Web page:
Monday, August 1, 2016

Is a Raw Food Diet Right For Your Dog?

This is the second and final installment of a two-part series outlining the pros and cons of feeding your dog a raw diet.
Tips For Feeding Your Dog A Raw Diet
Meat should make up between 50 and 70% of a raw food diet for dogs, within that figure it's recommended that you should have a 1:1 ratio of bone to meat. That means that the smaller bones which have almost an equal amount of meat to bone, are better than a huge bone that only has a little bit of meat on it. The remainder of the nutrition comes from fresh, raw fruits and vegetables.
  • Aim to feed somewhere between 2 and 3% of his body weight in raw food per day.
    For example, a 50lb dog will eat approx. 1lb - 1.5lbs of raw food per day. Divide that amount between two meals, whenever possible.
  • When it comes to the type of fruit and vegetables to use in a raw food diet for dogs, do the research!
Some fruits/veggies can cause upset tummies, or worse - could cause canine bloat in large, deep-chested breeds. Some are actually toxic Here's our short list of what we like and what we avoid:
Good:
Carrots, Parsley, Celery, Zucchini, Potatoes (WITHOUT skins), Cauliflower, Leafy Green Vegetables (Mustard Greens, Brussel Sprouts, Romaine Lettuce), Peas, Parsnips, Peanuts, Walnuts, Almonds, Strawberries, Blueberries, Apples, Bananas, Pears, Melons.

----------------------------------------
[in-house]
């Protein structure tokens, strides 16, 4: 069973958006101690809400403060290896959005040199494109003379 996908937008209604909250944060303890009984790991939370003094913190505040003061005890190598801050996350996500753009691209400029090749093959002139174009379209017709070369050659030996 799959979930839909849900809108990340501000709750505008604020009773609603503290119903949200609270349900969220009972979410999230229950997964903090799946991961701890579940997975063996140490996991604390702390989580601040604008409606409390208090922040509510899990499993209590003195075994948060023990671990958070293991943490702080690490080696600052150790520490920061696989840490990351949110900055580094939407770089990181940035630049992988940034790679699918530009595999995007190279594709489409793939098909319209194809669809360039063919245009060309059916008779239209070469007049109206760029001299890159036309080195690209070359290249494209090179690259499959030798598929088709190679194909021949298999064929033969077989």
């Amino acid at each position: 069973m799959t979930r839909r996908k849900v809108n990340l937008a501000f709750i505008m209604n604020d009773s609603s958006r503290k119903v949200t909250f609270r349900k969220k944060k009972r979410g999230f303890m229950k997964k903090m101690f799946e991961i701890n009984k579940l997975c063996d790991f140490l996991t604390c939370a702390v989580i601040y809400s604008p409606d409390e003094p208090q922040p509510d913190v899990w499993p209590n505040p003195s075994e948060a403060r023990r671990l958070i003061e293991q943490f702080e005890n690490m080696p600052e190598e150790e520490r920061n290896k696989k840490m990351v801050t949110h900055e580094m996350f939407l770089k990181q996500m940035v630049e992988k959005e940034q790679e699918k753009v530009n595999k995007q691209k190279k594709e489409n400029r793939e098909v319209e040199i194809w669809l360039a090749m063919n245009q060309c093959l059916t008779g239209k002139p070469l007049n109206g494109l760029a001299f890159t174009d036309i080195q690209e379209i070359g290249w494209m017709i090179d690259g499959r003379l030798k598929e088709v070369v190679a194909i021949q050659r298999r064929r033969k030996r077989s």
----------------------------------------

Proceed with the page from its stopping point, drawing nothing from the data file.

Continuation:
Bad (Some Potentially Toxic):
Onions, Garlic, Broccoli, Beans, Turnips, Cabbage, Grapes, Raisins, Macadamia Nuts, Tomatoes, Peppers, Cucumbers

Here are a few more tips and tricks...
  • You need to supervise mealtimes when offering a raw food diet for dogs, at least during the early days. Raw dog food requires more effort (i.e. chewing and tearing) to eat, and an over-excited dog could gag or choke if not supervised at first
  • NEVER FEED COOKED BONES as these can splinter and cause damage to your dogs' digestive system
  • If you want to feed a raw diet to your dogs, but are looking for a little less work--try prepared foods. There are dehydrated and/or frozen options available
  • Grind up raw fruit and vegetables to help him get maximum benefits. Use a blender, food processor or juicer, and simply add the pulp or juice to food
  • Worried that Rover isn't getting all he needs? Add a daily vitamin/mineral supplement to his diet. Adding some dietary supplements such as Omega-3 Fatty Acids , Vitamin E, Vitamin C or probiotics ensures your dog gets all the essential nutrients he needs
  • Mix up the menu by alternating the major meat ingredient every 3 - 4 days (i.e. feed lamb, then chicken, beef etc.) to prevent sensitivities. Organ meat (offal) is extremely rich; offer no more than once each week.
A Few Final Words.....